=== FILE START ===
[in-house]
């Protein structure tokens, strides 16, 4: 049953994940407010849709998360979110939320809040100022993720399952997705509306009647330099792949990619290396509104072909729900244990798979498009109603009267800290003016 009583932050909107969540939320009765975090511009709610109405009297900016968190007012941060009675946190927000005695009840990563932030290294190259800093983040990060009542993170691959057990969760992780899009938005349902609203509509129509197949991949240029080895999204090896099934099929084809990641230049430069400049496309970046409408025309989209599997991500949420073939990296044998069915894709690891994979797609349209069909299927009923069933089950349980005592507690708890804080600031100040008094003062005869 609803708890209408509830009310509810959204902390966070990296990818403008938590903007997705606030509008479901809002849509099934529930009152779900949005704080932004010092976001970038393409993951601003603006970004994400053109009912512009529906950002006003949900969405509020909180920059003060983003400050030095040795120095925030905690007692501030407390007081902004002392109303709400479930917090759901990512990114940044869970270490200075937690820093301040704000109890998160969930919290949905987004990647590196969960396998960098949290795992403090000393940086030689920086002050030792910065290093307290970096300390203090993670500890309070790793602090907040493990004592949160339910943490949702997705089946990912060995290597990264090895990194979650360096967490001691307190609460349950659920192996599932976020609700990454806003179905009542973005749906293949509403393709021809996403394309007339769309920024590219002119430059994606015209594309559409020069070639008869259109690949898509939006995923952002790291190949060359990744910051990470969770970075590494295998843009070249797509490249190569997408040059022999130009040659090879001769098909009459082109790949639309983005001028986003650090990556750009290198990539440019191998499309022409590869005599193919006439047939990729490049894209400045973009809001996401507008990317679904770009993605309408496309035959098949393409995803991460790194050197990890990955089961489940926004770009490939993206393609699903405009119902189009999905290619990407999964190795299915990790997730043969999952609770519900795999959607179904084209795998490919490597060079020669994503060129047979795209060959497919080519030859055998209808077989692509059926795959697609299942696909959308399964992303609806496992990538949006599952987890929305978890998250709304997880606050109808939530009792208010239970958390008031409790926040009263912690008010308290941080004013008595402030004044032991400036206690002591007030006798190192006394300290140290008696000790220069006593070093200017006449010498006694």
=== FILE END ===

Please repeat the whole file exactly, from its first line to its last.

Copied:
[in-house]
């Protein structure tokens, strides 16, 4: 049953994940407010849709998360979110939320809040100022993720399952997705509306009647330099792949990619290396509104072909729900244990798979498009109603009267800290003016 009583932050909107969540939320009765975090511009709610109405009297900016968190007012941060009675946190927000005695009840990563932030290294190259800093983040990060009542993170691959057990969760992780899009938005349902609203509509129509197949991949240029080895999204090896099934099929084809990641230049430069400049496309970046409408025309989209599997991500949420073939990296044998069915894709690891994979797609349209069909299927009923069933089950349980005592507690708890804080600031100040008094003062005869 609803708890209408509830009310509810959204902390966070990296990818403008938590903007997705606030509008479901809002849509099934529930009152779900949005704080932004010092976001970038393409993951601003603006970004994400053109009912512009529906950002006003949900969405509020909180920059003060983003400050030095040795120095925030905690007692501030407390007081902004002392109303709400479930917090759901990512990114940044869970270490200075937690820093301040704000109890998160969930919290949905987004990647590196969960396998960098949290795992403090000393940086030689920086002050030792910065290093307290970096300390203090993670500890309070790793602090907040493990004592949160339910943490949702997705089946990912060995290597990264090895990194979650360096967490001691307190609460349950659920192996599932976020609700990454806003179905009542973005749906293949509403393709021809996403394309007339769309920024590219002119430059994606015209594309559409020069070639008869259109690949898509939006995923952002790291190949060359990744910051990470969770970075590494295998843009070249797509490249190569997408040059022999130009040659090879001769098909009459082109790949639309983005001028986003650090990556750009290198990539440019191998499309022409590869005599193919006439047939990729490049894209400045973009809001996401507008990317679904770009993605309408496309035959098949393409995803991460790194050197990890990955089961489940926004770009490939993206393609699903405009119902189009999905290619990407999964190795299915990790997730043969999952609770519900795999959607179904084209795998490919490597060079020669994503060129047979795209060959497919080519030859055998209808077989692509059926795959697609299942696909959308399964992303609806496992990538949006599952987890929305978890998250709304997880606050109808939530009792208010239970958390008031409790926040009263912690008010308290941080004013008595402030004044032991400036206690002591007030006798190192006394300290140290008696000790220069006593070093200017006449010498006694």